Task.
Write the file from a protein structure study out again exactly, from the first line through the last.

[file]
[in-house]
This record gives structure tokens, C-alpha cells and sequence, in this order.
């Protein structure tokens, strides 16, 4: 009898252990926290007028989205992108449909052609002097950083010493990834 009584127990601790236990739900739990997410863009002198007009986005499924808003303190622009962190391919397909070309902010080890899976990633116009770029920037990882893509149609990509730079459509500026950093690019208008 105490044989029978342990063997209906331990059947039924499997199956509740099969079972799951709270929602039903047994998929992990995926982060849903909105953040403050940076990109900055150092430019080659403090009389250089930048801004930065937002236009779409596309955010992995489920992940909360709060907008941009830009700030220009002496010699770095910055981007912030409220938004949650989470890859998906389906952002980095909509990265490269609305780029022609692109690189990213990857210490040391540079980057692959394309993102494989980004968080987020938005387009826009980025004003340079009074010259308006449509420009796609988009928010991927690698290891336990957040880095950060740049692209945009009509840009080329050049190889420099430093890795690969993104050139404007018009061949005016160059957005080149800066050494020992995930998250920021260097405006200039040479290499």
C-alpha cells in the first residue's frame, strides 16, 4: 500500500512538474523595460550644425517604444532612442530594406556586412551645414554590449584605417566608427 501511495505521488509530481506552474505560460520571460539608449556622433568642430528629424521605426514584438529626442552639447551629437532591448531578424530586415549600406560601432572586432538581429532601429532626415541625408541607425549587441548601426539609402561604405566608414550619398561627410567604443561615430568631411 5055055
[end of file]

[in-house]
This record gives structure tokens, C-alpha cells and sequence, in this order.
């Protein structure tokens, strides 16, 4: 009898252990926290007028989205992108449909052609002097950083010493990834 009584127990601790236990739900739990997410863009002198007009986005499924808003303190622009962190391919397909070309902010080890899976990633116009770029920037990882893509149609990509730079459509500026950093690019208008 105490044989029978342990063997209906331990059947039924499997199956509740099969079972799951709270929602039903047994998929992990995926982060849903909105953040403050940076990109900055150092430019080659403090009389250089930048801004930065937002236009779409596309955010992995489920992940909360709060907008941009830009700030220009002496010699770095910055981007912030409220938004949650989470890859998906389906952002980095909509990265490269609305780029022609692109690189990213990857210490040391540079980057692959394309993102494989980004968080987020938005387009826009980025004003340079009074010259308006449509420009796609988009928010991927690698290891336990957040880095950060740049692209945009009509840009080329050049190889420099430093890795690969993104050139404007018009061949005016160059957005080149800066050494020992995930998250920021260097405006200039040479290499």
C-alpha cells in the first residue's frame, strides 16, 4: 500500500512538474523595460550644425517604444532612442530594406556586412551645414554590449584605417566608427 501511495505521488509530481506552474505560460520571460539608449556622433568642430528629424521605426514584438529626442552639447551629437532591448531578424530586415549600406560601432572586432538581429532601429532626415541625408541607425549587441548601426539609402561604405566608414550619398561627410567604443561615430568631411 5055055